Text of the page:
The answer is maybe but chances are probably not.

The majority of people sign a 5-year mortgage term but the average person only stays in that mortgage for 38 months. In many cases, the cheapest rate also offers the harshest mortgage penalties, restricted ability to bring your mortgage over to your brand new house and lower prepayment privileges. The difference between .10% on a $400,000 mortgage is about $20 a month. Typical low rate mortgages usually have a flat mortgage penalty if you break your term of 2.75%-3%. This means if you were to break your mortgage term at month 38 with a $400,000 balance it would cost you $11,000 – $12,000! Terrible! In the same scenario, a mortgage with a less harsh penalty would cost the consumer roughly $3,000. When you’re choosing a mortgage remember to get all the facts!

Another piece of advice is lenders are not like gas stations where virtually everywhere you go the price is the same. Make sure you do your homework with a variety different institutions which include big banks, credit unions and monoline’s to ensure you are getting the proper mortgage for the current you but also future you.

Thank you for allowing me to share my two cents!

Ben Bourgeois

Steps to Purchasing a Home

General Ben Bourgeois 31 Mar

Build a Budget. The 4 factors that determine what you can afford from mortgage professional standpoint are credit, down payment, income, and debt. When trying to figure out what you can afford its best to speak to a mortgage professional in order to get an exact figure. It is also a good idea to speak to your mortgage professional about any sort of future liabilities you foresee and include them in your budget for a home.

Investigate your Mortgage Options. Did you know that the average person stays in their mortgage term for 38 months? Did you know many discounted mortgage rates have much higher mortgage penalties and no prepayment privileges? When speaking to your mortgage professional make sure you’re getting all the facts!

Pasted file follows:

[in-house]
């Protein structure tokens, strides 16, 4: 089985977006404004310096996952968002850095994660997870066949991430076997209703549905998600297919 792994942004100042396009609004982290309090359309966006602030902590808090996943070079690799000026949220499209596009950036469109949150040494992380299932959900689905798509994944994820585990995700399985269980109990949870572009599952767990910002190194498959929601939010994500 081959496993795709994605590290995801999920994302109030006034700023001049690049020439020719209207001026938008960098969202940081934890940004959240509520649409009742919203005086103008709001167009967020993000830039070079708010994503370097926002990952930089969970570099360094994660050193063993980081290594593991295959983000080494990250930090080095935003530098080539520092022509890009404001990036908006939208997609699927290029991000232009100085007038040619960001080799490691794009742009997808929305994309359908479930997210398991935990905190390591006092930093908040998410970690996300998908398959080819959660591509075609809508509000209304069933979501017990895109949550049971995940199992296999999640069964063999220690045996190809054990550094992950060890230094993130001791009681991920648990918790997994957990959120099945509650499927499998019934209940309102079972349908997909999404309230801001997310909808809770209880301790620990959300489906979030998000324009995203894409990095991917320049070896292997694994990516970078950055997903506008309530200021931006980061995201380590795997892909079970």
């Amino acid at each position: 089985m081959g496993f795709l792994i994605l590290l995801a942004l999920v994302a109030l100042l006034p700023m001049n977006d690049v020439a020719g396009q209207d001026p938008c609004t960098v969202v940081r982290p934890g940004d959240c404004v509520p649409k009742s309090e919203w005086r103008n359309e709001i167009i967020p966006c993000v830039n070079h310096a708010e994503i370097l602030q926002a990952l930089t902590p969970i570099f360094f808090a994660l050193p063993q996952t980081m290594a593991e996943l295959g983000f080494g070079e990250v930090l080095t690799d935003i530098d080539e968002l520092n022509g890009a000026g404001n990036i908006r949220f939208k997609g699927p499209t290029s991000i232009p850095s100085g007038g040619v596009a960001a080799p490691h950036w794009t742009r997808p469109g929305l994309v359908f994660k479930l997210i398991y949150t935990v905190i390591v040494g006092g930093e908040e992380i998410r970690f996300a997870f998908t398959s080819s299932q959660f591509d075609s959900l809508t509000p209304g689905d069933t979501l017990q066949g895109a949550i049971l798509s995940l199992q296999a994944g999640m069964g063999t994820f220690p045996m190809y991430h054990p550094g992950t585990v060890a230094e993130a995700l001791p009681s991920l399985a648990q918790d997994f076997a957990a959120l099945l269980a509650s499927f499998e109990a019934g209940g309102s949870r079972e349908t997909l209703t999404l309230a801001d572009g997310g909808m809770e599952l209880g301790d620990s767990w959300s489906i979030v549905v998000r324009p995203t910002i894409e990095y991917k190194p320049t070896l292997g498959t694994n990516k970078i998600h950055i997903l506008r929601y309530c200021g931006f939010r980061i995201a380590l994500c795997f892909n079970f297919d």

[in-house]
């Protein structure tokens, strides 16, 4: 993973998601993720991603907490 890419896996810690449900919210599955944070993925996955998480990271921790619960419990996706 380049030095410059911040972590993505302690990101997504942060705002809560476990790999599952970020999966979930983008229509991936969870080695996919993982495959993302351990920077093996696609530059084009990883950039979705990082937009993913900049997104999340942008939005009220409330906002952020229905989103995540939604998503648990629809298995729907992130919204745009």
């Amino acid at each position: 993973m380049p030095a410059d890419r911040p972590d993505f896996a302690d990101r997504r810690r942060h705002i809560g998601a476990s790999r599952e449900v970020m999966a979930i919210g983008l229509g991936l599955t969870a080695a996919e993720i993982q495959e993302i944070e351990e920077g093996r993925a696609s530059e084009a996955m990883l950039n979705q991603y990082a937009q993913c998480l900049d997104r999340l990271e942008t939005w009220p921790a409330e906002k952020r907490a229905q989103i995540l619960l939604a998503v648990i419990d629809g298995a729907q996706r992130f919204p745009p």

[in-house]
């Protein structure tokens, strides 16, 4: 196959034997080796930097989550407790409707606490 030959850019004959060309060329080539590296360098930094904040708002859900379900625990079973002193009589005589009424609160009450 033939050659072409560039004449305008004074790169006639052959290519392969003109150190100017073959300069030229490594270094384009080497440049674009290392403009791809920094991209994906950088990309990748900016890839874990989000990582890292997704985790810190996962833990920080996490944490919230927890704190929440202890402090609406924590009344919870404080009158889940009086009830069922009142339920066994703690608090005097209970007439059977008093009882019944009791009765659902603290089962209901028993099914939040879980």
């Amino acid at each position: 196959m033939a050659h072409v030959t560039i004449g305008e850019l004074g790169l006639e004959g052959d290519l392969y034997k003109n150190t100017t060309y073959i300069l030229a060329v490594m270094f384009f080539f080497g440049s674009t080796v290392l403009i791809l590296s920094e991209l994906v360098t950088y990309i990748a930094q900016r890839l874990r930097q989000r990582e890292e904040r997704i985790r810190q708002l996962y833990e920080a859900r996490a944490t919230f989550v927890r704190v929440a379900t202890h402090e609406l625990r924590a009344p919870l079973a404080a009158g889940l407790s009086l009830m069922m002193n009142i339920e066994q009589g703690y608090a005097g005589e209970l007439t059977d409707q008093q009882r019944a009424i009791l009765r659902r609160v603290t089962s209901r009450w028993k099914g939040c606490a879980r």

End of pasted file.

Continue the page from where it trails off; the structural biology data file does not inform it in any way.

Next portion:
Choose a Realtor. An excellent realtor is a strong negotiator, consultant, and personal advisor. They will play an extremely important part in providing guidance on those tough decisions and making sure you get a home at a fair price.

Choose a Lawyer. Make sure you have a lawyer that is experienced in the real estate law. It doesn’t hurt to have a lawyer look over any purchase agreement. They are also responsible for conducting a title search, transferring title, checking for liens and outstanding taxes on the property.

Searching for a Home. When hunting for a home it is extremely important to create a list with all the things that you need in a home, wants and things you can’t live with. Factors may include future plans, current needs, and lifestyle. My recommendation is to create a checklist and bring it to every property you view. This will allow you to compare one property to another very accurately and help you make the correct decision. Provide this information to your realtor, they can help you narrow your search and provide excellent recommendations.

Make an Offer. Your realtor will make an offer, this will include price, conditions, deposit and closing date. The seller will either accept, counter or reject the offer. This the area where your realtors strong negotiating skills will come into play.

Home Inspections or New Home Warranty. Hiring an inspector is optional but it may be a good idea for a resale home. You can make your offer conditional on a home inspection which will allow you to negotiate repairs or withdraw your offer. New home warranty is typical when you purchase a brand new home. The builder provides a new home warranty to cover deposits, completion dates labor and material for at least one year after the home was built. It also protects against structural for a minimum of 5 years.

Finalizing the Deal. Meet with your lawyer to discuss insurance, title, and conditions.

Getting Ready to Move. It’s important to get everything in order like electricity, internet/TV, change all your mailing. If you rent, make sure you give your landlord sufficient notice.

Closing Day. This is the day you officially take possession of your home! Your lawyer will complete the paperwork, your payments are finalized and you’ll receive your new set of keys and deed! Congratulations!

Variable vs Fixed?

General Ben Bourgeois 2 Mar

Speaking with a Mortgage professional and asking their opinion on whether or not you should go with fixed interest rate or a variable interest is one of the most common questions in the mortgage industry. Do you go with the cheaper 5-year variable rate, do you go with the shorter term cheaper fixed rate or do opt to go with the more expensive five-year fixed rate? This is a common dilemma, please allow me to shed my 2 cents on the subject.